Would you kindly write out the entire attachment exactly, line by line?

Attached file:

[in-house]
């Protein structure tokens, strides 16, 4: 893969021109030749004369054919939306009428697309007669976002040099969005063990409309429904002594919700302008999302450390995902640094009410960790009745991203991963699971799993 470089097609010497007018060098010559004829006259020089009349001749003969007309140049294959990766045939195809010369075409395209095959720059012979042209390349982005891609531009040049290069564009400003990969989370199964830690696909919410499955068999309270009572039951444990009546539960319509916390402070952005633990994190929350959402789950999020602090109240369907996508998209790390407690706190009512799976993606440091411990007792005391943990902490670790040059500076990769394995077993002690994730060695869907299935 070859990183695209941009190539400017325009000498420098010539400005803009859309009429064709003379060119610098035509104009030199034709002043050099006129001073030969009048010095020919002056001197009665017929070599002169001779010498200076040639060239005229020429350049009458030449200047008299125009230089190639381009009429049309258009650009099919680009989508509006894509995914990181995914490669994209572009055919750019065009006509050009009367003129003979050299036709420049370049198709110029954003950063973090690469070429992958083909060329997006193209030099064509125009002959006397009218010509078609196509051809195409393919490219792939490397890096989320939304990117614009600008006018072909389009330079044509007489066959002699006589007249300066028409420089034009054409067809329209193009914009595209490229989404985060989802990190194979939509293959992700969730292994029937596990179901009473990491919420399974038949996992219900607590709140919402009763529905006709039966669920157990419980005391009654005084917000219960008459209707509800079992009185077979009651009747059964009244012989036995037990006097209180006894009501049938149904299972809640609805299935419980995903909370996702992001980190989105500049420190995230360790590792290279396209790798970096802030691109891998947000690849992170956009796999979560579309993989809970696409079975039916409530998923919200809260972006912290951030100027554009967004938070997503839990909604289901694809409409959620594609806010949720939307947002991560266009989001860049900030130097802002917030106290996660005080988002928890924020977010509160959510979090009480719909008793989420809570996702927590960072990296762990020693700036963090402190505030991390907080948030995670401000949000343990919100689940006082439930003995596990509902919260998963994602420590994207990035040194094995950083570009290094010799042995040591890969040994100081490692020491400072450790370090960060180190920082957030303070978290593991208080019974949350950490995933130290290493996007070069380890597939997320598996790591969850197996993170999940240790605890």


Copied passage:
[in-house]
């Protein structure tokens, strides 16, 4: 893969021109030749004369054919939306009428697309007669976002040099969005063990409309429904002594919700302008999302450390995902640094009410960790009745991203991963699971799993 470089097609010497007018060098010559004829006259020089009349001749003969007309140049294959990766045939195809010369075409395209095959720059012979042209390349982005891609531009040049290069564009400003990969989370199964830690696909919410499955068999309270009572039951444990009546539960319509916390402070952005633990994190929350959402789950999020602090109240369907996508998209790390407690706190009512799976993606440091411990007792005391943990902490670790040059500076990769394995077993002690994730060695869907299935 070859990183695209941009190539400017325009000498420098010539400005803009859309009429064709003379060119610098035509104009030199034709002043050099006129001073030969009048010095020919002056001197009665017929070599002169001779010498200076040639060239005229020429350049009458030449200047008299125009230089190639381009009429049309258009650009099919680009989508509006894509995914990181995914490669994209572009055919750019065009006509050009009367003129003979050299036709420049370049198709110029954003950063973090690469070429992958083909060329997006193209030099064509125009002959006397009218010509078609196509051809195409393919490219792939490397890096989320939304990117614009600008006018072909389009330079044509007489066959002699006589007249300066028409420089034009054409067809329209193009914009595209490229989404985060989802990190194979939509293959992700969730292994029937596990179901009473990491919420399974038949996992219900607590709140919402009763529905006709039966669920157990419980005391009654005084917000219960008459209707509800079992009185077979009651009747059964009244012989036995037990006097209180006894009501049938149904299972809640609805299935419980995903909370996702992001980190989105500049420190995230360790590792290279396209790798970096802030691109891998947000690849992170956009796999979560579309993989809970696409079975039916409530998923919200809260972006912290951030100027554009967004938070997503839990909604289901694809409409959620594609806010949720939307947002991560266009989001860049900030130097802002917030106290996660005080988002928890924020977010509160959510979090009480719909008793989420809570996702927590960072990296762990020693700036963090402190505030991390907080948030995670401000949000343990919100689940006082439930003995596990509902919260998963994602420590994207990035040194094995950083570009290094010799042995040591890969040994100081490692020491400072450790370090960060180190920082957030303070978290593991208080019974949350950490995933130290290493996007070069380890597939997320598996790591969850197996993170999940240790605890």